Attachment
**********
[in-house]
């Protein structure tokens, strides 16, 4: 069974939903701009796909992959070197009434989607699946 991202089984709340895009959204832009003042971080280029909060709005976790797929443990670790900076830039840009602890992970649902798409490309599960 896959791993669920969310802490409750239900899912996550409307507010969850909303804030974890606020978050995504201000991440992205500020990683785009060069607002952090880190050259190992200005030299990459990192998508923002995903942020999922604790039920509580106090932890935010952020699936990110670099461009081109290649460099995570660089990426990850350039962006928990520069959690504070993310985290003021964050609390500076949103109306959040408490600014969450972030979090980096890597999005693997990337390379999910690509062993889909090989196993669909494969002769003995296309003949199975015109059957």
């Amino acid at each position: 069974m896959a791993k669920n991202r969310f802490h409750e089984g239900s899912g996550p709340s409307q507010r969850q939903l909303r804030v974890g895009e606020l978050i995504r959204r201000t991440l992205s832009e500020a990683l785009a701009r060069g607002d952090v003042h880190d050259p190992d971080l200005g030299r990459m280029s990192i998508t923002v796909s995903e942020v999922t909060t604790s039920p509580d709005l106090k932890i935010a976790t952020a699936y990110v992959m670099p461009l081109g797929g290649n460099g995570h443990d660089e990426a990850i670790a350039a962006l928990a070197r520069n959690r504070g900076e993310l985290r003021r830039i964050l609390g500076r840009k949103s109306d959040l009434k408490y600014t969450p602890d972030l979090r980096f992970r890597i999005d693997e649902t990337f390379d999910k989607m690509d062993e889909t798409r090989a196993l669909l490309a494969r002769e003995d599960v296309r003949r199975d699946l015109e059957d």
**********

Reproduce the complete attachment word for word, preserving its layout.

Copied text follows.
[in-house]
């Protein structure tokens, strides 16, 4: 069974939903701009796909992959070197009434989607699946 991202089984709340895009959204832009003042971080280029909060709005976790797929443990670790900076830039840009602890992970649902798409490309599960 896959791993669920969310802490409750239900899912996550409307507010969850909303804030974890606020978050995504201000991440992205500020990683785009060069607002952090880190050259190992200005030299990459990192998508923002995903942020999922604790039920509580106090932890935010952020699936990110670099461009081109290649460099995570660089990426990850350039962006928990520069959690504070993310985290003021964050609390500076949103109306959040408490600014969450972030979090980096890597999005693997990337390379999910690509062993889909090989196993669909494969002769003995296309003949199975015109059957």
């Amino acid at each position: 069974m896959a791993k669920n991202r969310f802490h409750e089984g239900s899912g996550p709340s409307q507010r969850q939903l909303r804030v974890g895009e606020l978050i995504r959204r201000t991440l992205s832009e500020a990683l785009a701009r060069g607002d952090v003042h880190d050259p190992d971080l200005g030299r990459m280029s990192i998508t923002v796909s995903e942020v999922t909060t604790s039920p509580d709005l106090k932890i935010a976790t952020a699936y990110v992959m670099p461009l081109g797929g290649n460099g995570h443990d660089e990426a990850i670790a350039a962006l928990a070197r520069n959690r504070g900076e993310l985290r003021r830039i964050l609390g500076r840009k949103s109306d959040l009434k408490y600014t969450p602890d972030l979090r980096f992970r890597i999005d693997e649902t990337f390379d999910k989607m690509d062993e889909t798409r090989a196993l669909l490309a494969r002769e003995d599960v296309r003949r199975d699946l015109e059957d």